The Measure of Time
Updated: Apr 24, 2020
The Measurement of Time Thursday, April 23, 2020
The 47th chapter of Genesis tells us how Joseph went to Pharaoh and explained to him that this father and brothers and all their possessions had come from Canaan, and taken up residence in the land of Goshen. The seventh verse of this chapter tells us how Joseph brought Jacob, his father before Pharaoh. Jacob blessed Pharaoh and then the Egyptian ruler asked an unexpected question: “How old art thou?” And I suppose this is a question which has bearing on each one of us every day we live. Think of it with me for a few moments as a measurement of time.
There is a right way and a wrong way of measuring a door or a field or the distance of a highway and so there is a right way and a wrong way of measuring time. It is with reference to this higher meaning and form of measurement that I would like to think with you today.
Some people make the mistake of measuring life by the amount of money they have gained. We may hear someone say that a year was wasted and, when he is asked why, he will say the times were bad and he made no money. Now, it is all pretense and insincerity to talk against money as though it has no value. Money is many good things. It can provide comfort and pleasure and education and it brings many conveniences and blessings to life. At the same time, although bonds and mortgages and notes and leases have their use, they make a very poor yardstick with which to measure life because there are many people who possess much in the way of wealth who possess little of anything else and are poor, notwithstanding the accumulation of material goods.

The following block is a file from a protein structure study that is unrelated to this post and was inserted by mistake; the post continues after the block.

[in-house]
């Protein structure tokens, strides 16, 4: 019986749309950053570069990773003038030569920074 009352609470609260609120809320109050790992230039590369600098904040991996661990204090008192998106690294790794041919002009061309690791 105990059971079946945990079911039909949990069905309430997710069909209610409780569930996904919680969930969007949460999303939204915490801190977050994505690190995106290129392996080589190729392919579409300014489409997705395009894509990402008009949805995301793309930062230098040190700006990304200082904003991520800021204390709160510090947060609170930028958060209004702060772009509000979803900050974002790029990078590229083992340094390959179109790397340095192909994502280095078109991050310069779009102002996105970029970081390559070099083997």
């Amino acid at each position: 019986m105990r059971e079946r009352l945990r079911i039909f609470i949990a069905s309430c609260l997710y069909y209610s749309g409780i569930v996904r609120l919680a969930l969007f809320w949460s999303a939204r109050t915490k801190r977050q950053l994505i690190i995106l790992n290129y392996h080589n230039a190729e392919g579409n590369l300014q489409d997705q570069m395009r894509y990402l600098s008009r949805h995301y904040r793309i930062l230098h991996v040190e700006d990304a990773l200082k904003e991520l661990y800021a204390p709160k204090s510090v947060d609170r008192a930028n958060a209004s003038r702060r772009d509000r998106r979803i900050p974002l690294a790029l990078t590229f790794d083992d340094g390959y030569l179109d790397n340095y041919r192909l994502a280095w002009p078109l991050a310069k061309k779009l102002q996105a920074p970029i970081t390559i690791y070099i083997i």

Others make the mistake of measuring life by reputation. They are ambitious for honours and attention, which flatter their vanity, and they count their years according to the number of rungs they rise on the ladder of fame and prestige.
Others make the mistake of measuring life by its length. Now, it is not true, whatever anyone says, that “you are as young as you feel.” Some of us may feel longer at our age than others do, but let us not deceive ourselves. We are as old as we are and it is self-deception to think otherwise. But however long one may live, if he has spent his days only in worldly gratification and for the seeking of pleasure or wealth or honours and has not used his years for the service of God and men, the sum of them is not much above zero, if indeed above zero at all.
I have encountered some people who measure life by their sorrows and misfortune and, of course, this is a terribly morbid way of measuring time. The years when we lost property or when dear ones died or when we met other misfortune may stand out in the calendar of life, but we ought not to measure life as a whole by them. Surely the brightest life will have its shadows and the smoothest path its thorns. There is no escape from trouble of some kind. There’s never a day so sunny but what a cloud may appear. There was never a life so happy that there were no tears. But it is very unprofitable and unreasonable to measure life by misfortune.